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Healthy Choices
Investigation: How can humans remain healthy while on extended space missions?

Proper nutrition and exercise are essential for mental and physical health. Living and working in space puts high levels of stress on mind and body. Simple operations that are taken for granted on Earth require planning and close attention. The absence of gravity and a natural atmosphere adds to the stress.
Conceptual art of astronaut in greenhouse

Hydroponic growth labs such as the one in this artist's rendering may be used to grow fruits and vegetables on Mars. These crops will provide crews with added nutrition and a variety of healthy food choices. Image Credit: NASA

The International Space Station and the astronauts onboard are in a constant free fall as they orbit Earth. The effect is the same as having no gravity, a phenomenon that the human body is not accustomed to on Earth. The moon's gravitational attraction is one sixth that of Earth's. Mars' gravitational attraction is a little more than a third of Earth's. NASA scientists have been researching the effects of reduced gravity on astronauts for years.

NASA dietitians have created special recipes to make food taste good and ensure proper nutrition. Special preparation techniques have also been developed so that food may be easily stored for long periods of time and safely served in the microgravity environment in space. NASA doctors and fitness specialists are continually developing and improving exercise equipment and exercise programs to help astronauts on the space station stay fit and avoid bone and muscle loss.

For students to be able to propose a design of a habitat on the moon or Mars, they must understand what people need to stay fit and healthy in these stressful conditions. Yet many students do not know what foods and levels of activity are appropriate for themselves on Earth. Some of the activities and readings listed below in the Content Area Resources section will help students understand nutrition requirements, the Food Guide Pyramid and food labels. Other readings and activities will allow students to have fun learning about menus, recipes and food preparation techniques developed for astronauts.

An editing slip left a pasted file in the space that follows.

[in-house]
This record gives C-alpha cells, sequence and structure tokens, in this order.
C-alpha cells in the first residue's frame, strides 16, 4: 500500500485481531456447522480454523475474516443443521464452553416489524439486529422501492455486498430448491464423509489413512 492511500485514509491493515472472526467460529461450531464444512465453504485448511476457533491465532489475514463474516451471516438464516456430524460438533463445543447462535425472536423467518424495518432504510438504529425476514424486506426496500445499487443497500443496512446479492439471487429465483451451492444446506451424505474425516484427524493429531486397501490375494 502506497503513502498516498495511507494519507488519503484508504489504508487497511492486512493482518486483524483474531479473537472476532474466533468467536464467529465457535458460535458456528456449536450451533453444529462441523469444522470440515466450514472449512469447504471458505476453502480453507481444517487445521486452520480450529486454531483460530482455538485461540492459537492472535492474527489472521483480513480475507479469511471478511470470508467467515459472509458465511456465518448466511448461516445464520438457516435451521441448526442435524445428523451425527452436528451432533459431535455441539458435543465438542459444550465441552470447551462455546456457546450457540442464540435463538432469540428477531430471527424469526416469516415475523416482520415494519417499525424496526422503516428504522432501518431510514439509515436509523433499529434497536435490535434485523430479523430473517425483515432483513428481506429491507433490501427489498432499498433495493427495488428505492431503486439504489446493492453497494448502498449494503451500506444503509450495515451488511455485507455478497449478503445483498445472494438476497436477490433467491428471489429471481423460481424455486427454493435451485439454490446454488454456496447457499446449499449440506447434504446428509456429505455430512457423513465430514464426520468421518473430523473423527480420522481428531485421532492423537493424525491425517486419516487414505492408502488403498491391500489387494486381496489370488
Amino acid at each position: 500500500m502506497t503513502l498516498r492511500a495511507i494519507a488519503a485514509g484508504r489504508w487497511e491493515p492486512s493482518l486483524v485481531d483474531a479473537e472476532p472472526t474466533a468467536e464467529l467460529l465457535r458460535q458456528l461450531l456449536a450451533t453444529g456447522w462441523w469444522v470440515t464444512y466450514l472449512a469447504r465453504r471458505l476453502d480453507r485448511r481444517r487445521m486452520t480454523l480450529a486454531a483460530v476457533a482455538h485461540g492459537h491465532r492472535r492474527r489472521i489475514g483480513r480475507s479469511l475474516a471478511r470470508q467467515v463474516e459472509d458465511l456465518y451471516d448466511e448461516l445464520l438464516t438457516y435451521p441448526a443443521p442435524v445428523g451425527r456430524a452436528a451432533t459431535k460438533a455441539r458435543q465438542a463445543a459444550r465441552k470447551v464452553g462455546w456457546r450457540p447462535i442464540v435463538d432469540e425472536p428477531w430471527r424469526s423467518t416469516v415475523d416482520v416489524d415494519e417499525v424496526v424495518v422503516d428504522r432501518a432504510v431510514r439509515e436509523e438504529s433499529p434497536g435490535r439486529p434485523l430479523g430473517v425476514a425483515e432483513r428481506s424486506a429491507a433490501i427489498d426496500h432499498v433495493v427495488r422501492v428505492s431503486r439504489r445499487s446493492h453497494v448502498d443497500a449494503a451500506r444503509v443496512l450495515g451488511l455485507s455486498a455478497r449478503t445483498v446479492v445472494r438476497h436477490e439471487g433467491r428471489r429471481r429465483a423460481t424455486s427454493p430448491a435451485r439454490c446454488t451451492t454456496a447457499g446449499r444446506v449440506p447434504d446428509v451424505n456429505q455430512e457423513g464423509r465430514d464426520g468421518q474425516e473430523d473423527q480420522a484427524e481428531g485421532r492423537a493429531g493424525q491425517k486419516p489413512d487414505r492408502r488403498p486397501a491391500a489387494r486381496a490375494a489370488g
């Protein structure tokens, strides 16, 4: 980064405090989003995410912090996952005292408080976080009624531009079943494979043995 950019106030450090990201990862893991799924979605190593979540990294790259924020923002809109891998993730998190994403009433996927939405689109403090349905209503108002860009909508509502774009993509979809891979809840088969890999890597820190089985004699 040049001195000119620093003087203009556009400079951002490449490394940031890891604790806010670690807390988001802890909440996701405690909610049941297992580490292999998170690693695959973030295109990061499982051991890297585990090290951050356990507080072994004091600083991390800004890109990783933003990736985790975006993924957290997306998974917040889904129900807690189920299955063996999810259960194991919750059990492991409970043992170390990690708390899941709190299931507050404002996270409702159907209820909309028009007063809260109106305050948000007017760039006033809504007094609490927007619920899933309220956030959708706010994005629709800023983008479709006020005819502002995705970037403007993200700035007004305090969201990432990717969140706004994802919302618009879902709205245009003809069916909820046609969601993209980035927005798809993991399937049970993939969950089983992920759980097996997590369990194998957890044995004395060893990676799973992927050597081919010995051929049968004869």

Assessment Task
Students design a healthy diet and exercise plan for an extended stay on the moon or Mars and explain why it should be appropriate.
Download Formative Assessment Rubric (PDF)

Content Area Resources
The following Web resources are provided to assist you in facilitating inquiry-based learning and to address the investigative questions for this unit. Some of the resources are on NASA Web sites and others are not. Web sites that are external to www.nasa.gov are indicated with an arrow. Some items may be in PDF format. Recommended grade levels are indicated whenever they are specified in the resource.

Activities and Information to Teach Students About Proper Nutrition and Exercise
Food and Fitness (PDF) (Teacher Resource)   →
The Science of Energy Balance: Calorie Intake and Physical Activity (Teacher Resource) (7-8)  →
Space Food and Nutrition Educator Guide (Teacher Resource)  →
Presidential Fitness Challenge (Teacher Resource)  →
MyPyramid for Professionals (Teacher Resource)  →
MyPyramid (K-5/Families)  →
MyPyramid Blast Off Game (Teacher Resource) (K-4 and 5-9)  →

Space Food and Nutrition
The activities in this NASA educator guide emphasize hands-on and cooperative involvement of students as they explore the unique problems of keeping astronauts happy and healthy in space.
Space Food and Nutrition Teacher's Guide (K-8)
Space Food Fact Sheets (10-12)
Space Food (5-8)  →
Space Food: A Taste of the Future (10-12)
The Strawberry Connection (10-12)
Cornbread Dressing Recipe  →
Expedition 12 Crew menus
Food for Space Flight (10-12)  →
Healthier NASA By Choice Recipes (PDF) (5-8 and 9-12)  →
Food Technology video (Part 1: Program 16, Episode 401)  →
Food Technology video (Part 2: Program 17, Episode 402)  →